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Lifestyle can

prevent cognitive decline

The Finnish Geriatric Intervention Study to Prevent Cognitive Impairment and Disability (FINGER) is the first trial in the world to demonstrate that multidomain lifestyle interventions can improve our brain health and prevent cognitive decline.

With professor Miia Kivipelto as Principal Investigator, the study is a collaboration between Karolinska Institutet, the Finnish Institute for Health and Welfare, the University of Eastern Finland, the University of Turku, the University of Helsinki, the University of Oulu, and Umeå University.  

The results of the FINGER study were first published in the Lancet medical journal in 2015 (Ngandu, Kivipelto, et al.).

Randomized controlled trial

FINGER was conducted as a double-blind, randomized controlled trial with 1,260 participants, aged 60-77. All participants had an increased risk of dementia, based on certain identified risk factors, but they had no obvious memory problem. They were randomly divided into two arms, one intervention group and one control group.  

The intervention group went through a two-year program of simultaneous multidomain lifestyle interventions in the areas of diet, physical activity, cognitive training, social activity, and monitoring of cardiovascular risk factors. The control group received regular health advice.

The FINGER study is a collaboration between Finnish and Swedish research institutes.

Multimodal lifestyle interventions

In the intervention program, participants were educated and supported in eating a healthy balanced diet based on the Nordic Nutrition Recommendations.

The physical training interventions included regular cardio, strength, and balance training, both in groups and individually.

Cognitive stimulation and training were provided as online programs covering several areas, including memory and processing speed.

The participants’ cardiovascular health status, including blood pressure, cholesterol, blood glucose, and obesity, was regularly monitored. The social activity portion of the interventions came natural as part of group sessions and meetings. 

Extended follow-ups are being conducted up to 11 years. 

Results and findings

Cognitive performance improved among participants in both groups, but the total average improvement of the intervention group was 25% greater than the improvement of the control group.

To highlight some specifically noteworthy numbers, there was an 83% greater improvement in executive function, 150% greater improvement of psychomotor speed, and 40% greater improvement of complex memory tasks in the intervention group compared to the control group (Ngandu, Kivipelto et al, 2015). Carriers of the ApoE 4 gene allele had clear benefits of the interventions (Solomon et al., 2018).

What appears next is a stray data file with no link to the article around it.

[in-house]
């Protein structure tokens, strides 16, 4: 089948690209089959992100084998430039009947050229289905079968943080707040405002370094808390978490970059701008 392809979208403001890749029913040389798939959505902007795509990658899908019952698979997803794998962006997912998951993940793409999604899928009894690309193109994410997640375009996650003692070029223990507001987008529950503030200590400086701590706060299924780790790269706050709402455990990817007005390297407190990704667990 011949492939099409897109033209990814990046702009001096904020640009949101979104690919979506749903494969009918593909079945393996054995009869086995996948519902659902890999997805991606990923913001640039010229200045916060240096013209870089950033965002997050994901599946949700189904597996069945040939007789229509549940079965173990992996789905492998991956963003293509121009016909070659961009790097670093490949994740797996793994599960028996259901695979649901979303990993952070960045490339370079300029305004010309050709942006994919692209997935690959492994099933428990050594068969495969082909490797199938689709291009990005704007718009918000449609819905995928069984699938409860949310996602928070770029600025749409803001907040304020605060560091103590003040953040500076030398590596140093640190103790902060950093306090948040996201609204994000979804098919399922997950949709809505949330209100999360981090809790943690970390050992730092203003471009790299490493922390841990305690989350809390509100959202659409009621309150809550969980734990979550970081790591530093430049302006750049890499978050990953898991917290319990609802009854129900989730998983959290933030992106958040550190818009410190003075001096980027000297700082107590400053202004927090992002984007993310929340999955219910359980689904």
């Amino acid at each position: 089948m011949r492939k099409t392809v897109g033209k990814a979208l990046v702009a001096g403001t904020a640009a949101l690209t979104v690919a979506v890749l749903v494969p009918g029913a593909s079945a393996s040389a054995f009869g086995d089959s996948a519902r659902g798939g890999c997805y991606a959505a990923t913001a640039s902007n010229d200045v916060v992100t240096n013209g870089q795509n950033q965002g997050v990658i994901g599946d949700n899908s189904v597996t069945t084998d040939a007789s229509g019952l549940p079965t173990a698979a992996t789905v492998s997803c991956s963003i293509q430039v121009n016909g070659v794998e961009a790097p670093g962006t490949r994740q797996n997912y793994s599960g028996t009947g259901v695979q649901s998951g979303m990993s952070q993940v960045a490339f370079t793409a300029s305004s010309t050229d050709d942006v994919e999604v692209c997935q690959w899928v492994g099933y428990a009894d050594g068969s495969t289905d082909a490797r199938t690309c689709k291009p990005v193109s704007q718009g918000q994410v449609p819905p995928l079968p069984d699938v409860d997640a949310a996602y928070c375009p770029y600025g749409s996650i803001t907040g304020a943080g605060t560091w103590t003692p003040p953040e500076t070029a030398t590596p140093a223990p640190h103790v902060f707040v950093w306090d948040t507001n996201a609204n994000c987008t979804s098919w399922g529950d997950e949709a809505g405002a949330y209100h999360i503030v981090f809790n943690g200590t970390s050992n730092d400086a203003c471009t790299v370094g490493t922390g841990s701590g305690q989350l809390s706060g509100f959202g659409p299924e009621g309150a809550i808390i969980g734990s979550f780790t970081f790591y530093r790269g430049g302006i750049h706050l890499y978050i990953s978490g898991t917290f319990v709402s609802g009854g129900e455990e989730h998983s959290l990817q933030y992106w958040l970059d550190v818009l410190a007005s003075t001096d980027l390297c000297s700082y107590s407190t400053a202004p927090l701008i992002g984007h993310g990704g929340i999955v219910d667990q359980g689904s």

In the control group, there was a 30% greater risk of developing cognitive impairment after two years, compared to the intervention group.  

In addition to directly improving cognitive health, the FINGER intervention program had positive effects on the participants’ mobility and their ability to cope well with day-to-day activities (Kulmala et al., 2019). The intervention group participants reported better health-related quality of life (Strandberg et al., 2017), and the risk of multimorbidity was reduced by 60% compared to the control group (Marengoni et al., 2018). Lifestyle changes were more significant in the intervention group, and active participation was associated with higher benefits of the intervention (Ngandu et al., 2022).

Over a longer post-intervention follow-up, the FINGER intervention also resulted in less cerebrovascular events (Lehtisalo et al., 2022). 

Modeling studies support that programs like FINGER have the potential to be cost-effective in preventing dementia and that the societal benefits can be substantial (Wimo et al., 2022).


Why lifestyle interventions work

So what are the mechanisms behind the positive effects of the FINGER model? The FINGER research teams are still working to understand the multifactorial details of those processes, but one defined component is the improved blood circulation in the brain, and the reduced risk for inflammation and oxidative stress, thanks to improved cardiovascular health.

It is also believed that the FINGER interventions have direct effect on the brain’s resilience, supporting the strengthening of the cognitive reserve and the compensation for nerve cell changes and damage. 

Coordinated by THL, Finland

The Finnish Institute for Health and Welfare, THL, is the coordinating site for FINGER.
THL manages the contacts with the FINGER participants and holds the trial register.

THL's webpage about FINGER


to World-Wide FINGERS

The FINGER research is tested and further adapted and optimized worldwide.

In 2017, Professor Miia Kivipelto launched the World-Wide FINGERS network, which has expanded to now include research teams from over 60 countries. So far, 13 trials have been completed around the world, 15 are currently ongoing (June 2023), and several are planned.  

Read more about World-Wide FINGERS